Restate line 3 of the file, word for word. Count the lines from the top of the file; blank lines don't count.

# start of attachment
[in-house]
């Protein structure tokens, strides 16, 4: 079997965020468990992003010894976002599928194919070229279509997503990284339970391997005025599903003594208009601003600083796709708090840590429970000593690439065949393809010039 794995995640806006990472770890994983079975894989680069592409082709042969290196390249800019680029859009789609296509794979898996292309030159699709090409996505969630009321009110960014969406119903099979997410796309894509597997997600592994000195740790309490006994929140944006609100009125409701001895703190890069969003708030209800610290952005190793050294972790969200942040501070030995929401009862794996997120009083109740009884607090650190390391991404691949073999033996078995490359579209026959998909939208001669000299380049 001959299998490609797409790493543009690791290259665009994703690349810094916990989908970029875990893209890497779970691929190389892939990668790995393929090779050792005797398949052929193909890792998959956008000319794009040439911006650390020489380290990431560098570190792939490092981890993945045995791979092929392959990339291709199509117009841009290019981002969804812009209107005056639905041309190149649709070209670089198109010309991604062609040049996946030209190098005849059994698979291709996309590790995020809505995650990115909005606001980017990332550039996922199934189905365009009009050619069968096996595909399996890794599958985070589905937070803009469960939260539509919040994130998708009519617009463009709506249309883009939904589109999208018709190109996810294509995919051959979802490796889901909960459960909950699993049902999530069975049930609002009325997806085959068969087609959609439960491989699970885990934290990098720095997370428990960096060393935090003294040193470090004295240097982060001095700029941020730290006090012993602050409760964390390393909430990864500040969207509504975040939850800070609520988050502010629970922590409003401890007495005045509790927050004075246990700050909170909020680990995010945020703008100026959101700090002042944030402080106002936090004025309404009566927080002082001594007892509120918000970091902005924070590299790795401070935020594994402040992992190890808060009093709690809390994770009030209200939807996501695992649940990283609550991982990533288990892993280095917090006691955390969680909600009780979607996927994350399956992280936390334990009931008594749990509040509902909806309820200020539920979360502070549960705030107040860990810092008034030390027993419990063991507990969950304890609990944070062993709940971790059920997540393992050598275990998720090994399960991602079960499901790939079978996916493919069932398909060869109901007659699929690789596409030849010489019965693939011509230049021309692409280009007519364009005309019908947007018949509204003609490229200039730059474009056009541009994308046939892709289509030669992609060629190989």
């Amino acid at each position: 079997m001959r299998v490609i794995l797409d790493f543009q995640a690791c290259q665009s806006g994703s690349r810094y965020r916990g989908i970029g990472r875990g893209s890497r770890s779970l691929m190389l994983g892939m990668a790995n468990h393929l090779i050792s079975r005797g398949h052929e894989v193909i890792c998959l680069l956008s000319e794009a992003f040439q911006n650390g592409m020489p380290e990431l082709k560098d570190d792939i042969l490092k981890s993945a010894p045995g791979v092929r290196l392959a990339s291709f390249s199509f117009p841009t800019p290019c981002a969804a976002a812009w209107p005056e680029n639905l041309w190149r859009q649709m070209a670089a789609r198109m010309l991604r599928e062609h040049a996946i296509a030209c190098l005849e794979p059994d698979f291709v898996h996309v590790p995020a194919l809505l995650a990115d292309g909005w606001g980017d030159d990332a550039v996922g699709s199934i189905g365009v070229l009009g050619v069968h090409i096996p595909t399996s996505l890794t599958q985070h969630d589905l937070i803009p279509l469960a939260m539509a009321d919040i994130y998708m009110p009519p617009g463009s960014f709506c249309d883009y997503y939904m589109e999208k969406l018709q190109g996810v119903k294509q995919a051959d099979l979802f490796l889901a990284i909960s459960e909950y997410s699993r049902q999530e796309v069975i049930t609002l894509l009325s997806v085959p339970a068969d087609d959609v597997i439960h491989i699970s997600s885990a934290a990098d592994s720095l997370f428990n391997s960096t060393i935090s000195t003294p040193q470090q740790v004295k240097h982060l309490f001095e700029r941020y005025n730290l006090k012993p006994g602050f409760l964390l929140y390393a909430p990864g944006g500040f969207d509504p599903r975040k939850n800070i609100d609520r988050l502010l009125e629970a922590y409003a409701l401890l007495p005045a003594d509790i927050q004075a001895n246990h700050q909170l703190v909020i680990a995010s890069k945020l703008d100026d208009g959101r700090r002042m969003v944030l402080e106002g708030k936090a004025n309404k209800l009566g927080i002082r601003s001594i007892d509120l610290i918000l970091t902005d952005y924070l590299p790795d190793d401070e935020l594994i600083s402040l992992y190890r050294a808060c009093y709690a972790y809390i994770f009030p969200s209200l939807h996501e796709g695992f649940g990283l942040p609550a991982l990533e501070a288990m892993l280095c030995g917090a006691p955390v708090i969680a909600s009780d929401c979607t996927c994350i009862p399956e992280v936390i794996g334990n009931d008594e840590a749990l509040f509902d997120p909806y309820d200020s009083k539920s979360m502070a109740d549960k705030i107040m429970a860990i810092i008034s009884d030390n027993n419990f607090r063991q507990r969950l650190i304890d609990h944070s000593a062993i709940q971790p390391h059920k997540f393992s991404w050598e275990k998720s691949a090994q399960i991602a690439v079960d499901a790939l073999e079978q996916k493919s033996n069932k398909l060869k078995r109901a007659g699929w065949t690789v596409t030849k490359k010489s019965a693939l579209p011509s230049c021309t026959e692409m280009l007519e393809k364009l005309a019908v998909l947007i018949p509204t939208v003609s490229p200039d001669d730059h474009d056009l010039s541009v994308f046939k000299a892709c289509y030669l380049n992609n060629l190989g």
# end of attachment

């Amino acid at each position: 079997m001959r299998v490609i794995l797409d790493f543009q995640a690791c290259q665009s806006g994703s690349r810094y965020r916990g989908i970029g990472r875990g893209s890497r770890s779970l691929m190389l994983g892939m990668a790995n468990h393929l090779i050792s079975r005797g398949h052929e894989v193909i890792c998959l680069l956008s000319e794009a992003f040439q911006n650390g592409m020489p380290e990431l082709k560098d570190d792939i042969l490092k981890s993945a010894p045995g791979v092929r290196l392959a990339s291709f390249s199509f117009p841009t800019p290019c981002a969804a976002a812009w209107p005056e680029n639905l041309w190149r859009q649709m070209a670089a789609r198109m010309l991604r599928e062609h040049a996946i296509a030209c190098l005849e794979p059994d698979f291709v898996h996309v590790p995020a194919l809505l995650a990115d292309g909005w606001g980017d030159d990332a550039v996922g699709s199934i189905g365009v070229l009009g050619v069968h090409i096996p595909t399996s996505l890794t599958q985070h969630d589905l937070i803009p279509l469960a939260m539509a009321d919040i994130y998708m009110p009519p617009g463009s960014f709506c249309d883009y997503y939904m589109e999208k969406l018709q190109g996810v119903k294509q995919a051959d099979l979802f490796l889901a990284i909960s459960e909950y997410s699993r049902q999530e796309v069975i049930t609002l894509l009325s997806v085959p339970a068969d087609d959609v597997i439960h491989i699970s997600s885990a934290a990098d592994s720095l997370f428990n391997s960096t060393i935090s000195t003294p040193q470090q740790v004295k240097h982060l309490f001095e700029r941020y005025n730290l006090k012993p006994g602050f409760l964390l929140y390393a909430p990864g944006g500040f969207d509504p599903r975040k939850n800070i609100d609520r988050l502010l009125e629970a922590y409003a409701l401890l007495p005045a003594d509790i927050q004075a001895n246990h700050q909170l703190v909020i680990a995010s890069k945020l703008d100026d208009g959101r700090r002042m969003v944030l402080e106002g708030k936090a004025n309404k209800l009566g927080i002082r601003s001594i007892d509120l610290i918000l970091t902005d952005y924070l590299p790795d190793d401070e935020l594994i600083s402040l992992y190890r050294a808060c009093y709690a972790y809390i994770f009030p969200s209200l939807h996501e796709g695992f649940g990283l942040p609550a991982l990533e501070a288990m892993l280095c030995g917090a006691p955390v708090i969680a909600s009780d929401c979607t996927c994350i009862p399956e992280v936390i794996g334990n009931d008594e840590a749990l509040f509902d997120p909806y309820d200020s009083k539920s979360m502070a109740d549960k705030i107040m429970a860990i810092i008034s009884d030390n027993n419990f607090r063991q507990r969950l650190i304890d609990h944070s000593a062993i709940q971790p390391h059920k997540f393992s991404w050598e275990k998720s691949a090994q399960i991602a690439v079960d499901a790939l073999e079978q996916k493919s033996n069932k398909l060869k078995r109901a007659g699929w065949t690789v596409t030849k490359k010489s019965a693939l579209p011509s230049c021309t026959e692409m280009l007519e393809k364009l005309a019908v998909l947007i018949p509204t939208v003609s490229p200039d001669d730059h474009d056009l010039s541009v994308f046939k000299a892709c289509y030669l380049n992609n060629l190989g």